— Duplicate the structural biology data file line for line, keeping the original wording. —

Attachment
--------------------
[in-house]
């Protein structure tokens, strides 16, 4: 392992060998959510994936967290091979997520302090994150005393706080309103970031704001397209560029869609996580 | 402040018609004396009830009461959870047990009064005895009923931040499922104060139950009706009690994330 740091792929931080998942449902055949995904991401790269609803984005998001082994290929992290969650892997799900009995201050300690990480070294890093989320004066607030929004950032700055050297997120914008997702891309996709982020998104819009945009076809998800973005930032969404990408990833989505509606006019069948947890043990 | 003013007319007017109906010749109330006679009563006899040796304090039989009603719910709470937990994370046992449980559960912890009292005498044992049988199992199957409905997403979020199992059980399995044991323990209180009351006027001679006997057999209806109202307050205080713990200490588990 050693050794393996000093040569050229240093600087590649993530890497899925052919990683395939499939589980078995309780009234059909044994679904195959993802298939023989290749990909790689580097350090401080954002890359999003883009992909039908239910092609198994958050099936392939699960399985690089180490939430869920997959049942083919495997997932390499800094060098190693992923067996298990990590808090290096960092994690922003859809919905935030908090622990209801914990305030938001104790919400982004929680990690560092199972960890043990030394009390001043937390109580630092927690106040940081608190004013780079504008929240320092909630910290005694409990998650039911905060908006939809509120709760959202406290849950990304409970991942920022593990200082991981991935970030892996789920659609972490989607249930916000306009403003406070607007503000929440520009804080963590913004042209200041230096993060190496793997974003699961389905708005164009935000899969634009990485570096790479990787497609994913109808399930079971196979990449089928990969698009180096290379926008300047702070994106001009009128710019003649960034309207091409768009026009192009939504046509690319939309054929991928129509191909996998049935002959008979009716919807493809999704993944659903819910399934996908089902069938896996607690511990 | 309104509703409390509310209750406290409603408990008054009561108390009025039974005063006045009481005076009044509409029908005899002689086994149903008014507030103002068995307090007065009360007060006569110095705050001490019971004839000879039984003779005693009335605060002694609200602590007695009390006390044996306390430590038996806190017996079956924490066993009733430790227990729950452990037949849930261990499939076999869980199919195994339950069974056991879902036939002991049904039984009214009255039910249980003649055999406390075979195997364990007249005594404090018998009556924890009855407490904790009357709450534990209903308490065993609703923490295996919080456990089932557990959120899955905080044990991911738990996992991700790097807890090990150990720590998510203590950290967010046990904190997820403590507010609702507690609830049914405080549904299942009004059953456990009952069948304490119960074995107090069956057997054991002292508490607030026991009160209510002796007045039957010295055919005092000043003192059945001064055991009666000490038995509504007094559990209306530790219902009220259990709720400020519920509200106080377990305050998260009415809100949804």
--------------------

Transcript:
[in-house]
């Protein structure tokens, strides 16, 4: 392992060998959510994936967290091979997520302090994150005393706080309103970031704001397209560029869609996580 | 402040018609004396009830009461959870047990009064005895009923931040499922104060139950009706009690994330 740091792929931080998942449902055949995904991401790269609803984005998001082994290929992290969650892997799900009995201050300690990480070294890093989320004066607030929004950032700055050297997120914008997702891309996709982020998104819009945009076809998800973005930032969404990408990833989505509606006019069948947890043990 | 003013007319007017109906010749109330006679009563006899040796304090039989009603719910709470937990994370046992449980559960912890009292005498044992049988199992199957409905997403979020199992059980399995044991323990209180009351006027001679006997057999209806109202307050205080713990200490588990 050693050794393996000093040569050229240093600087590649993530890497899925052919990683395939499939589980078995309780009234059909044994679904195959993802298939023989290749990909790689580097350090401080954002890359999003883009992909039908239910092609198994958050099936392939699960399985690089180490939430869920997959049942083919495997997932390499800094060098190693992923067996298990990590808090290096960092994690922003859809919905935030908090622990209801914990305030938001104790919400982004929680990690560092199972960890043990030394009390001043937390109580630092927690106040940081608190004013780079504008929240320092909630910290005694409990998650039911905060908006939809509120709760959202406290849950990304409970991942920022593990200082991981991935970030892996789920659609972490989607249930916000306009403003406070607007503000929440520009804080963590913004042209200041230096993060190496793997974003699961389905708005164009935000899969634009990485570096790479990787497609994913109808399930079971196979990449089928990969698009180096290379926008300047702070994106001009009128710019003649960034309207091409768009026009192009939504046509690319939309054929991928129509191909996998049935002959008979009716919807493809999704993944659903819910399934996908089902069938896996607690511990 | 309104509703409390509310209750406290409603408990008054009561108390009025039974005063006045009481005076009044509409029908005899002689086994149903008014507030103002068995307090007065009360007060006569110095705050001490019971004839000879039984003779005693009335605060002694609200602590007695009390006390044996306390430590038996806190017996079956924490066993009733430790227990729950452990037949849930261990499939076999869980199919195994339950069974056991879902036939002991049904039984009214009255039910249980003649055999406390075979195997364990007249005594404090018998009556924890009855407490904790009357709450534990209903308490065993609703923490295996919080456990089932557990959120899955905080044990991911738990996992991700790097807890090990150990720590998510203590950290967010046990904190997820403590507010609702507690609830049914405080549904299942009004059953456990009952069948304490119960074995107090069956057997054991002292508490607030026991009160209510002796007045039957010295055919005092000043003192059945001064055991009666000490038995509504007094559990209306530790219902009220259990709720400020519920509200106080377990305050998260009415809100949804």